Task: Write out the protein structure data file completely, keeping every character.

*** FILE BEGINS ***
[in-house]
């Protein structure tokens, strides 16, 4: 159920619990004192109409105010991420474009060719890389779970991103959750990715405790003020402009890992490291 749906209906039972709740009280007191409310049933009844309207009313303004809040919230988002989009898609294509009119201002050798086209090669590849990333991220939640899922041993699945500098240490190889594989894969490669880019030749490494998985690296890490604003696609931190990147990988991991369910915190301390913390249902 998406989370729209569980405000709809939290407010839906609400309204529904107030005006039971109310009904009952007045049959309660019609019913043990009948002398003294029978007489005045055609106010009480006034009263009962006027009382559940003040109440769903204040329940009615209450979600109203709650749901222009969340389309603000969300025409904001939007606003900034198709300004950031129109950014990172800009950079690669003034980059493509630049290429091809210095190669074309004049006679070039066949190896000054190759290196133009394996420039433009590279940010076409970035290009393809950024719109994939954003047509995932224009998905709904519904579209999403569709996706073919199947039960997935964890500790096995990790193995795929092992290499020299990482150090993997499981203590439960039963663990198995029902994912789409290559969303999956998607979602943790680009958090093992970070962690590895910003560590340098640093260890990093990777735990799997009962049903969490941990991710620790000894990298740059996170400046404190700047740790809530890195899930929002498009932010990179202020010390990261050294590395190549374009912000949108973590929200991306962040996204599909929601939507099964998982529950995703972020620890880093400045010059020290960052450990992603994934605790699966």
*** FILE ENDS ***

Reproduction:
[in-house]
């Protein structure tokens, strides 16, 4: 159920619990004192109409105010991420474009060719890389779970991103959750990715405790003020402009890992490291 749906209906039972709740009280007191409310049933009844309207009313303004809040919230988002989009898609294509009119201002050798086209090669590849990333991220939640899922041993699945500098240490190889594989894969490669880019030749490494998985690296890490604003696609931190990147990988991991369910915190301390913390249902 998406989370729209569980405000709809939290407010839906609400309204529904107030005006039971109310009904009952007045049959309660019609019913043990009948002398003294029978007489005045055609106010009480006034009263009962006027009382559940003040109440769903204040329940009615209450979600109203709650749901222009969340389309603000969300025409904001939007606003900034198709300004950031129109950014990172800009950079690669003034980059493509630049290429091809210095190669074309004049006679070039066949190896000054190759290196133009394996420039433009590279940010076409970035290009393809950024719109994939954003047509995932224009998905709904519904579209999403569709996706073919199947039960997935964890500790096995990790193995795929092992290499020299990482150090993997499981203590439960039963663990198995029902994912789409290559969303999956998607979602943790680009958090093992970070962690590895910003560590340098640093260890990093990777735990799997009962049903969490941990991710620790000894990298740059996170400046404190700047740790809530890195899930929002498009932010990179202020010390990261050294590395190549374009912000949108973590929200991306962040996204599909929601939507099964998982529950995703972020620890880093400045010059020290960052450990992603994934605790699966």